Sep 2, 2014, 9:43 AM
Workers being the lifeblood of any institution or company must be protected from all forms of harm.
It’s against this backdrop that the United Nations annually celebrates in the month of April, World Day for Safety and Health of Workers.
It is an annual international campaign to promote safe, healthy and decent work. It is held on 28 April and has been observed by the International Labour Organization (ILO) since 2003.
At this juncture, we should also remember victims of occupational accidents and diseases.
Worldwide, occupational diseases continue to be the leading cause of work-related deaths.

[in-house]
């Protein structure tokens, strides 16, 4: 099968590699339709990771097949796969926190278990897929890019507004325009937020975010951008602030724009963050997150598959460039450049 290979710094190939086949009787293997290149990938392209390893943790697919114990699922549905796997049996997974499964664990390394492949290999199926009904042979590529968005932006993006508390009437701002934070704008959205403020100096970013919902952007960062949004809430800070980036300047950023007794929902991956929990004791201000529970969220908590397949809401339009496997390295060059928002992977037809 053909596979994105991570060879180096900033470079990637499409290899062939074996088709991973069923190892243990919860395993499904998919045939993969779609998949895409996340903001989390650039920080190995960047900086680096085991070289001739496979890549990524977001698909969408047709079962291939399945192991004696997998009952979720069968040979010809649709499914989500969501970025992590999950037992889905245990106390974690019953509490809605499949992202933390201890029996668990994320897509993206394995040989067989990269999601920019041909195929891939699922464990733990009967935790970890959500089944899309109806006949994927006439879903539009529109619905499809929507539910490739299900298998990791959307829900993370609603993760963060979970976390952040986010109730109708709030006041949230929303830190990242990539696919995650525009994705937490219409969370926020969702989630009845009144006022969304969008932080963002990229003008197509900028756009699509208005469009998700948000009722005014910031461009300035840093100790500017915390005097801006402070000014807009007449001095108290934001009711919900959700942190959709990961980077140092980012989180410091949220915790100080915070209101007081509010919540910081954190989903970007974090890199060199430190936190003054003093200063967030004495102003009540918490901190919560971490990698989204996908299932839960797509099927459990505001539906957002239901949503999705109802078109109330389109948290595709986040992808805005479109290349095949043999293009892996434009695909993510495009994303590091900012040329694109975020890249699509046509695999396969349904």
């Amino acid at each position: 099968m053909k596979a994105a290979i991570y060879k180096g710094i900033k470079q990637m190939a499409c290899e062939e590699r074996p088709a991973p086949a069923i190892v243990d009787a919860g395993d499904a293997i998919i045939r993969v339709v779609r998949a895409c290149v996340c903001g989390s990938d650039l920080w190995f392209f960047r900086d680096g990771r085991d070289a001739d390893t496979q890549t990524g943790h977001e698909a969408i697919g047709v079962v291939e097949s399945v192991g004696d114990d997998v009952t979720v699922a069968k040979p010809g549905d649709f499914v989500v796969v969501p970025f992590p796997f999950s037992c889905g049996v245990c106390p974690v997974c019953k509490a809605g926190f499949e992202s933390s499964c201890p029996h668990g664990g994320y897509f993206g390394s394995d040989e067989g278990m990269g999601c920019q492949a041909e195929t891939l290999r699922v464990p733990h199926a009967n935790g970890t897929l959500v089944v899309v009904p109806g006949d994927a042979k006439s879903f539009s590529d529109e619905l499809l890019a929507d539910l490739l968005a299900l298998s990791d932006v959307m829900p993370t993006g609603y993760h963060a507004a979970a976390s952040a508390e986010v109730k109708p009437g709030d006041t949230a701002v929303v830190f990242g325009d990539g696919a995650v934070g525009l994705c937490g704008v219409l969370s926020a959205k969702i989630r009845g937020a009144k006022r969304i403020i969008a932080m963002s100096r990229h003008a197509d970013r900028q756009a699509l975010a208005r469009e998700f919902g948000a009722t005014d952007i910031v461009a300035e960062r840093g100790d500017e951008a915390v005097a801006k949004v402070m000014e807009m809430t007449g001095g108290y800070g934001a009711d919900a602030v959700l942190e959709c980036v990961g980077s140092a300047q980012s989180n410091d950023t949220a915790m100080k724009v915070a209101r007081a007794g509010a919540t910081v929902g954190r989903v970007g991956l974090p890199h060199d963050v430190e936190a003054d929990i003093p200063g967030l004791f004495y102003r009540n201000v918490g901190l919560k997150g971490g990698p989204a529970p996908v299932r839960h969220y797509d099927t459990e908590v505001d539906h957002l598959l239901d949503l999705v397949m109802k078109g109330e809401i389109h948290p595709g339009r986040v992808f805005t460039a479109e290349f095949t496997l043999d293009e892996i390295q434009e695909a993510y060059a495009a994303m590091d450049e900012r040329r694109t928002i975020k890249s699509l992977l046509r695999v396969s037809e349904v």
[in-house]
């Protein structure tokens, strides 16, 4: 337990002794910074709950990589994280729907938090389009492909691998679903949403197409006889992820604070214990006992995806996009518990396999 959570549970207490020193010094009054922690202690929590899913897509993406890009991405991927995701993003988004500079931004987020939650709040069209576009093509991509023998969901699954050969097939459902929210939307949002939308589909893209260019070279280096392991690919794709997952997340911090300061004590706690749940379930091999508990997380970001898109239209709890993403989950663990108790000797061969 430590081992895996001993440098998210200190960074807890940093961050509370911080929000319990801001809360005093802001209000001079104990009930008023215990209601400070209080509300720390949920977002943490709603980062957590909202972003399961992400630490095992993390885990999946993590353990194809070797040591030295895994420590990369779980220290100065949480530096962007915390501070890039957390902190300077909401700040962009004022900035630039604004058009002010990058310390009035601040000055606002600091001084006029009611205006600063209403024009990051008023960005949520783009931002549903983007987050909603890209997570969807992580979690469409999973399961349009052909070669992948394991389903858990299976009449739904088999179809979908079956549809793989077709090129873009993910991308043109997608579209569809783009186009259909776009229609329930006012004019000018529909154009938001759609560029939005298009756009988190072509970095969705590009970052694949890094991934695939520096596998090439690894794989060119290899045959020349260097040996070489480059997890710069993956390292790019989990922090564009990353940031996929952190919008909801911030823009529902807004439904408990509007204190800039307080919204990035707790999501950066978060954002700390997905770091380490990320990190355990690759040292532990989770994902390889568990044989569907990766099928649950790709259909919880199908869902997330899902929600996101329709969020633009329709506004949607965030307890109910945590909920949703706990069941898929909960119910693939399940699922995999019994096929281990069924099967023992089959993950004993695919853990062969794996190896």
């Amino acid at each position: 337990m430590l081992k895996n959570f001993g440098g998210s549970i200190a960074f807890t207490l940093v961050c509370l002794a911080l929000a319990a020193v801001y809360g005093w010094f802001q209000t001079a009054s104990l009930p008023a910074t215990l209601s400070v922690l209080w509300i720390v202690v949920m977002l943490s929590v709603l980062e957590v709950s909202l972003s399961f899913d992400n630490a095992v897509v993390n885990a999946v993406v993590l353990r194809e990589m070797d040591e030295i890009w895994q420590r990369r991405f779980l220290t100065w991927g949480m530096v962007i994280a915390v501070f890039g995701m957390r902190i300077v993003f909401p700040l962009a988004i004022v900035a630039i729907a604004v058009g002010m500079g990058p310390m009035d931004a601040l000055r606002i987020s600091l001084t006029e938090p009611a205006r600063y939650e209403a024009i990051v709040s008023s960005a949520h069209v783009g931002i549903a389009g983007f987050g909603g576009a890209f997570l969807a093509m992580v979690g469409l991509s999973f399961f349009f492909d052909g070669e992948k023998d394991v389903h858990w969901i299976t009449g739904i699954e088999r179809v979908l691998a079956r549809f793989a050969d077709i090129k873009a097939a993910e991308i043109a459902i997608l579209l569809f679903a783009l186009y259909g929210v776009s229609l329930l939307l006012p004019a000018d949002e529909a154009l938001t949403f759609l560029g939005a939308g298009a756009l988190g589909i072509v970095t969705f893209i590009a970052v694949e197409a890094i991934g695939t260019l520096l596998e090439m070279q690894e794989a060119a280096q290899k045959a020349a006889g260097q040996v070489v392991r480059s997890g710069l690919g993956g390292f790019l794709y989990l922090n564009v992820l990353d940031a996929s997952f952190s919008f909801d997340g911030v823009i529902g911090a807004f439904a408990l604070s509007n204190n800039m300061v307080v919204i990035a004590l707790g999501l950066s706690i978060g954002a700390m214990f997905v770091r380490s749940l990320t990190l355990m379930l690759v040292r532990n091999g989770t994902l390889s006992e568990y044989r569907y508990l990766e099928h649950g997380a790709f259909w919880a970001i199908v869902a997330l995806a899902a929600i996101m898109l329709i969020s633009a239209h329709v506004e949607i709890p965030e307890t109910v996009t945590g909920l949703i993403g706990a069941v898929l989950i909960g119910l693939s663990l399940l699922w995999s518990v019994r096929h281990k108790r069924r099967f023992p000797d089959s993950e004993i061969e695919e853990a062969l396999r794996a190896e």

According to ILO estimates, out of 2.34 million occupational fatalities every year, only 321,000 are due to accidents.
The remaining 2.02 million deaths are caused by various types of work-related diseases, which correspond to a daily average of more than 5,500 deaths. For ILO, this is an unacceptable Decent Work deficit.
The inadequate prevention of occupational diseases has profound negative effects not only on workers and their families but also on society at large due to the tremendous costs it generates, particularly in terms of loss of productivity and burdening of social security systems.
Since prevention is more effective and less costly than treatment and rehabilitation, all efforts are therefore needed to take concrete steps now to improve staff and institutional capacity for preventing occupational diseases.